Worrying about finding a package of toilet paper and whether or not you have a fever can make us forget about online safety, but security firms, law enforcement, consumer groups and the Federal Trade Commission agree that COVID-19 scams are on the rise. Ever opportunistic, scammers are mobilizing to take advantage of this unprecedented situation: a flood of people working at home for the first time, students banned from schools and taking their classes online, and everyone distracted by the health crisis and looking for updates online.
“The closest analogy is the kind of fraud that we saw relating to Hurricane Katrina,” United States Attorney Scott Brady told reporters last week. “I think we are really going to see an unprecedented wave of cyber attacks and cyber fraud. While the FBI Cyber Division said that cybercriminals are mainly targeting Washington, New York and California — the three states with the highest rates so far of infection — I expect they won’t limit their schemes to these regions as the virus spreads. We’re all at risk and we should all be prepared.
You should be skeptical of any email, social media post, app or unsolicited phone call you receive that mentions coronavirus or COVID-19. The latest scams include a new strain of Android malware mimicking a coronavirus map, phishing emails claiming to come from the Centers for Disease Control and Prevention and other health organizations, emails and calls that say a family member has tested positive for the virus and you need to pay for treatment, offers to buy in-demand medical supplies such as masks and thermometers, and, of course, medicine to “cure” COVID-19.
Here are six measures you can take to avoid becoming a victim of a coronavirus scam.
Verify the identity of any company, charity or individual that reaches out to you through any outlet. That can mean visiting the website of a group via a Google search (not by clicking a link) or checking the credentials of a caller by calling the organization mentioned and verifying employment.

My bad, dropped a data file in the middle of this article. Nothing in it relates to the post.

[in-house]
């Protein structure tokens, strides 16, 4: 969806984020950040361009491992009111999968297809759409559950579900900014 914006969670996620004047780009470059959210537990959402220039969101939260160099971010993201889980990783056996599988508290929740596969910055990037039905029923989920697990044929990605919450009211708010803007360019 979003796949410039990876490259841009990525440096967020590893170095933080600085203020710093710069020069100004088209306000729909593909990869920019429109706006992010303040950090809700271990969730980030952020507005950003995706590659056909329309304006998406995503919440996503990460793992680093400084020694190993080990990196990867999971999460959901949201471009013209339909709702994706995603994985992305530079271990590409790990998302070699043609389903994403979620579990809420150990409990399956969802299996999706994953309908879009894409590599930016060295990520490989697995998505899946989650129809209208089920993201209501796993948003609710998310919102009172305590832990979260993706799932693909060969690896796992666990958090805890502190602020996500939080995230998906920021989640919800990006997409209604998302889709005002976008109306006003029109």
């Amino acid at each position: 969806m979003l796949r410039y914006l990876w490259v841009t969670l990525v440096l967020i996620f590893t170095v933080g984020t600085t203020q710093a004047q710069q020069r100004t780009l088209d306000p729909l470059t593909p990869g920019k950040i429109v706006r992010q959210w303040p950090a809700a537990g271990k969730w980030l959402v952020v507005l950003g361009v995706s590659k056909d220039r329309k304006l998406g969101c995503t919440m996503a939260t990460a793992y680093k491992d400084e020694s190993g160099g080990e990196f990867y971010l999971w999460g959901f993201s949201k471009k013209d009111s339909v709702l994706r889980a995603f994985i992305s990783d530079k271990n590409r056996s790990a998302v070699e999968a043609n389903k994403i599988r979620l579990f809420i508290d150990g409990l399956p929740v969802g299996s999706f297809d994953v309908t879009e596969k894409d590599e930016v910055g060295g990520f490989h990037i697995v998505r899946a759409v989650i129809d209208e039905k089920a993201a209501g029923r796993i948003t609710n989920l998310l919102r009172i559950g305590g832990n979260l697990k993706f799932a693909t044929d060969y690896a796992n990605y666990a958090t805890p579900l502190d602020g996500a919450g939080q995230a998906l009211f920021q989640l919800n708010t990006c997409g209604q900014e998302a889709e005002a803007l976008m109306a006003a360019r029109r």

Check the websites and email addresses offering information, products or services related to COVID-19. Scammers often tweak a URL or email address in hopes that you’ll miss the discrepancy. Pay attention to the extension as well, which is the part after the “dot.” You may notice a .com instead of .gov.
Never hand over personal information through email or over the phone, even if it relates to treatment or a medical survey. Public health organizations will not ask for your details out of the blue.
While it’s never a good idea to click on links or open attachments in an email if you are not expecting a specific item such as a work report from a colleague, it is even more important to avoid doing this now, regardless of how intriguing the link or attachment sounds.
Delete emails, avoid clicking on social media links and hang up the phone if the subject relates to a vaccine, cure or treatment for the virus. You will certainly see this type of breakthrough reported by major news outlets.
Before purchasing any item in short supply, read the reviews. While Amazon and other retailers are making the effort to guard against product scams, it’s likely that some will slip through. Don’t buy if you read reports from buyers who did not receive their orders and buy only from trusted, well known retailers. Currently, hand sanitizer, toilet paper and thermometers are scarce. Think about alternatives (you’re home, so you can wash your hands with soap and water) and don’t hoard.
Be wary of solicitations for donations. During every past disaster, scammers have exploited people who want to help others. Reject any requests for wire transfers or gift cards. Give only to reputable charities or those you’ve contributed to in the past. It may be best to avoid crowdfunding sites and instead look closer to home for those in need.
And as always, keep your systems and apps updated. Use a unique password for all accounts, including online banking and social media. Think of it as social distancing for your online activity.